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Warner Bros. Discovery CTO and CPO explain how they made Max less buggy

A few weeks before Warner Bros. Discovery launches its new HBO Max/Discovery+ streaming service, Max, TechCrunch spoke with WBD chief technology officer Avi Saxena and chief product officer Tyler Whitworth about building the new platform from the ground up, rolling out new features, improving functionality, adding new tech and all around designing the product.

They also outlined the technical steps the company took to ensure Max subscribers have a smooth viewing experience.

As you would expect, merging two streaming services together isn’t exactly a walk in the park. Overall, the company underwent 12 months of planning to build a cohesive platform that serves all types of customers.

Saxena explained to us that in order to fast-track the process, engineer teams from both sides pitched in.

“Bringing the teams together was really a MasterClass in engineering, organization, design and architecture,” Saxena said. “We brought on all the teams that worked on front-end technology, the team that worked on payments technology, the teams that worked on user authentication, every aspect of the product.”

“The team's had a very rigorous debate on what do we really want in our product going forward to serve the customer the best,” Saxena added.

It’s safe to say WBD has a lot to prove with Max, given its not-so-great reputation with HBO Max’s app, including multiple outages and complaints of playback issues, problems with audio and bugs.

Even WBD’s CEO and president of global streaming and games, JB Perrette said HBO Max and Discovery+ had their respective “shortcomings” he admitted during the WBD press event in April. The company also said in its announcement that Max would provide a new video playback experience that provides a smooth and cinematic experience for users.

“Performance is one of the most important parts of the platform,” Saxena told us. “So to improve performance, number one from the onset, we set a goal that every app needs to be at least 20% faster than the existing app.”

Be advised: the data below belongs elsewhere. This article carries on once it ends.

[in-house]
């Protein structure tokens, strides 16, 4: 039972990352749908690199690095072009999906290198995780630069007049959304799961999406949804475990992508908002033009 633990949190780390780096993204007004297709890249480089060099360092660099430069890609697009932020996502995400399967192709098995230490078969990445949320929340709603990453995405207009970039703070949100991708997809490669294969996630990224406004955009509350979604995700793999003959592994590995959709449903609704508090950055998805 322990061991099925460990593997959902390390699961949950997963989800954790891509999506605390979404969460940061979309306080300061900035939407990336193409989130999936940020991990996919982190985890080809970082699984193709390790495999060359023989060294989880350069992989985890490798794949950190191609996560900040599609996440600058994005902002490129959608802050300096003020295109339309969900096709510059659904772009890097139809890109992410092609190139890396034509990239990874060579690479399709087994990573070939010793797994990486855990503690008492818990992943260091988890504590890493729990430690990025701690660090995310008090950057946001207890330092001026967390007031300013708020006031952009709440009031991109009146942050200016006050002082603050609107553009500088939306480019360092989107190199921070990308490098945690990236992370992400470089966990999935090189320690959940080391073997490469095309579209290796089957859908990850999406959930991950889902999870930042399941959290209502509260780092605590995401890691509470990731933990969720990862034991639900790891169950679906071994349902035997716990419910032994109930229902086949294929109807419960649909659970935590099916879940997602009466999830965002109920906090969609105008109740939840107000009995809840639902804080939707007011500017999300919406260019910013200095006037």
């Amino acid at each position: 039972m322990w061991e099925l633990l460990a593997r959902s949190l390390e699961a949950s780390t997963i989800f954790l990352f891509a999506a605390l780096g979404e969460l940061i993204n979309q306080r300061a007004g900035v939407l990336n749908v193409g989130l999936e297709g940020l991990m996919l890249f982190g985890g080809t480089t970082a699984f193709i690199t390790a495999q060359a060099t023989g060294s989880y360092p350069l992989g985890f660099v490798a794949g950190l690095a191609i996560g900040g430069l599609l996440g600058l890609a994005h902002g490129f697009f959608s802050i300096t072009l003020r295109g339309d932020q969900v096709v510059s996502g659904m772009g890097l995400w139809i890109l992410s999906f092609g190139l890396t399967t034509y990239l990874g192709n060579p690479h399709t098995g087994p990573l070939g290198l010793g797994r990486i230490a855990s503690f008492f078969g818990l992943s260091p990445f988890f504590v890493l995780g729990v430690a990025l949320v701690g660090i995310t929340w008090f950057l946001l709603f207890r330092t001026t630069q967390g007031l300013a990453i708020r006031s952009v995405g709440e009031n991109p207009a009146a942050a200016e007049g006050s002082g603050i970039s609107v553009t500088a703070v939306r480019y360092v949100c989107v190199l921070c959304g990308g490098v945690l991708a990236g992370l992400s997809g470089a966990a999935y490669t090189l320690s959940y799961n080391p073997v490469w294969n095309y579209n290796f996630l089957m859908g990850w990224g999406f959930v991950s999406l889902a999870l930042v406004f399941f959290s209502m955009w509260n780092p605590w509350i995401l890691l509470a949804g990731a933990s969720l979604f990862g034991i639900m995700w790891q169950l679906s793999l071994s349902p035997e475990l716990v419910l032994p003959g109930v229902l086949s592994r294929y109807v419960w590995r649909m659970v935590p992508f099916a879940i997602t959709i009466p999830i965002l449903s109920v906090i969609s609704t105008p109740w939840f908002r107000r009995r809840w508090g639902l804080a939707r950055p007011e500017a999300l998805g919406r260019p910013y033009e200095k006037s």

To achieve this goal of faster performance and more stability, Saxena told us that Max uses multiple CDNs (content delivery networks) to give the app improved resiliency. CDNs are a group of servers that caches and streams content to nearby end-users while also keeping the content secure. Essentially, the networks help speed up content delivery.

“So when something goes down, the product still continues to work,” he explained in layman’s terms.

Max uses four CDNs — Amazon CloudFront, Google's Cloud CDN, Akamai and Fastly. It also uses AWS as a primary cloud provider, which millions of companies rely on for storage, databases and cloud-compute.

“In any given month, we deliver more than an exabyte worth of content, which is 1,000 petabytes a month, which is a big amount. And you cannot rely on just one CDN to do that,” Saxena added.

(For reference, an exabyte is a large unit of digital storage.)

Image Credits: Warner Bros. Discovery

“As we started to build Max, obviously we had the benefit of learning a lot from HBO Max and even from Discovery+, and we really focused on three things that we had learned,” Whitworth said. “One, doing the basics better. You know, the things that really matter to customers, how the product works… Second, we knew that we really wanted to make it easy for customers to find and watch the content that they love. Third was how do we make it easier to use.”

In addition to performance, the major improvements that WBD focused on were:

  • Personalization features

  • Streamlined navigation menu 

  • Better kids experience

  • Easier sign-in and payment process

For starters, Max will have individual user profiles that are designed to offer more personalized recommendations based on their viewing habits. Users will also get new personalized pages for series, movies, brands, collections, genres and search pages.

The recommendations are driven by both human curation and machine learning.

“While we want to provide personalized choices to our customers, we also want to retain the option to promote some of the content that we feel very proud of,” Saxena said. “So we picked the hybrid approach, where most of the page is generated using machine learning. And then our editors have the option to override.”

The majority of HBO Max already features human-curated recommendations, however, Max will be more personalized, the company claims, so that the human curation will be enhanced and provide content that is more relevant for each user.

“We're excited about taking that human and algorithm combination throughout the whole product, whereas previously we were a little more selective and limited where that was done,” Whitworth added.